Snake venom that digests human flesh. A building cleared of every living thing by a band of tiny spiders. An infant insect eating its living prey from within, saving the vital organs for last. These are among the deadly feats of natural engineering you'll witness in The Red Hourglass, prize-winning author Gordon Grice's masterful, poetic, often dryly funny exploration of predators he has encountered around his rural Oklahoma home.
Grice is a witty and intrepid guide through a world where mating ends in cannibalism, where killers possess toxins so lethal as to defy our ideas of a benevolent God, where spider remains, scattered like "the cast-off coats of untidy children", tell a quiet story of violent self-extermination. It's a world you'll recognize despite its exotic strangeness - the world in which we live. Unabashedly stepping into the mix, Grice abandons his role as objective observer with beguiling dark humor - collecting spiders and other vermin, decorating a tarantula's terrarium with dollhouse furniture, or forcing a battle between captive insects because he deems one "too stupid to live".
Kill. Eat. Mate. Die. Charting the simple brutality of the lives of these predators, Grice's starkly graceful essays guide us toward startling truths about our own predatory nature.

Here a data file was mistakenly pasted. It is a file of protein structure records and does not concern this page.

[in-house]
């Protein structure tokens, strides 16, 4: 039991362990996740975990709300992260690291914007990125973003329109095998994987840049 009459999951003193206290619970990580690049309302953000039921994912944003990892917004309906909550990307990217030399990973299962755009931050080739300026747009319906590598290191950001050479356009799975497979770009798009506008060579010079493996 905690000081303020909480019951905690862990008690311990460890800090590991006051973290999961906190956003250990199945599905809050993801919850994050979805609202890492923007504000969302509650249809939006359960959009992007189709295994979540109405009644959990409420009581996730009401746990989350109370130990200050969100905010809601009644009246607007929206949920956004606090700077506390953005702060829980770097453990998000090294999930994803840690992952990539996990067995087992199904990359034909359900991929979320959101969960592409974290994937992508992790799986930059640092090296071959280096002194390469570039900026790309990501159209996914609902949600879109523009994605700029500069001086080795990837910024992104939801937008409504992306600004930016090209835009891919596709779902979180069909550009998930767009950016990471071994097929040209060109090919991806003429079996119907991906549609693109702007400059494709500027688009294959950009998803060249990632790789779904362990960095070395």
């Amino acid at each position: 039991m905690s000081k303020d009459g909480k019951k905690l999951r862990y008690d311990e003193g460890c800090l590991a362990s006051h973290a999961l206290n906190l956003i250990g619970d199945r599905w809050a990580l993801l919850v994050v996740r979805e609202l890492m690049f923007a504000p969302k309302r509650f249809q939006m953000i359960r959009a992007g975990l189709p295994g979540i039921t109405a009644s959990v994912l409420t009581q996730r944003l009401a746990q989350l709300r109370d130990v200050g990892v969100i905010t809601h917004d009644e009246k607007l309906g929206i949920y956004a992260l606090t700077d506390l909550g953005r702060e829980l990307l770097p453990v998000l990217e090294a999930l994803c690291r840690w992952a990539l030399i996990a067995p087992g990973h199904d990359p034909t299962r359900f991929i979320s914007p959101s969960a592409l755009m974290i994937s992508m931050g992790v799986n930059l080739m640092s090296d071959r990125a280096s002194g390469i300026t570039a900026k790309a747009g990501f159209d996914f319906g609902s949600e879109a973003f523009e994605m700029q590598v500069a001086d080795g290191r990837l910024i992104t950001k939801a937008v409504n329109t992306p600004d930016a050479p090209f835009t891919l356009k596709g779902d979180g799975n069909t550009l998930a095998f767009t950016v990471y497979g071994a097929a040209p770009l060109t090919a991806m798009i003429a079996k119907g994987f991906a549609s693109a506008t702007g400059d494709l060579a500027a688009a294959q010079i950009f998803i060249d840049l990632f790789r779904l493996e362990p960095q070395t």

The Red Hourglass brings us face to fanged face with the inadequacy of our distinctions between normal and abnormal, dead and alive, innocent and evil.
As always Grice has the capacity to weave a spellbinding tale from the most commonplace and overlooked creatures of our lives and the little known facts about them. He writes matter of factly and without overusing scientific terms often describing creatures and events in layman's words and the glee of a child at play all of which contrast perfectly the little devils he is describing and their paticular empires of hell.
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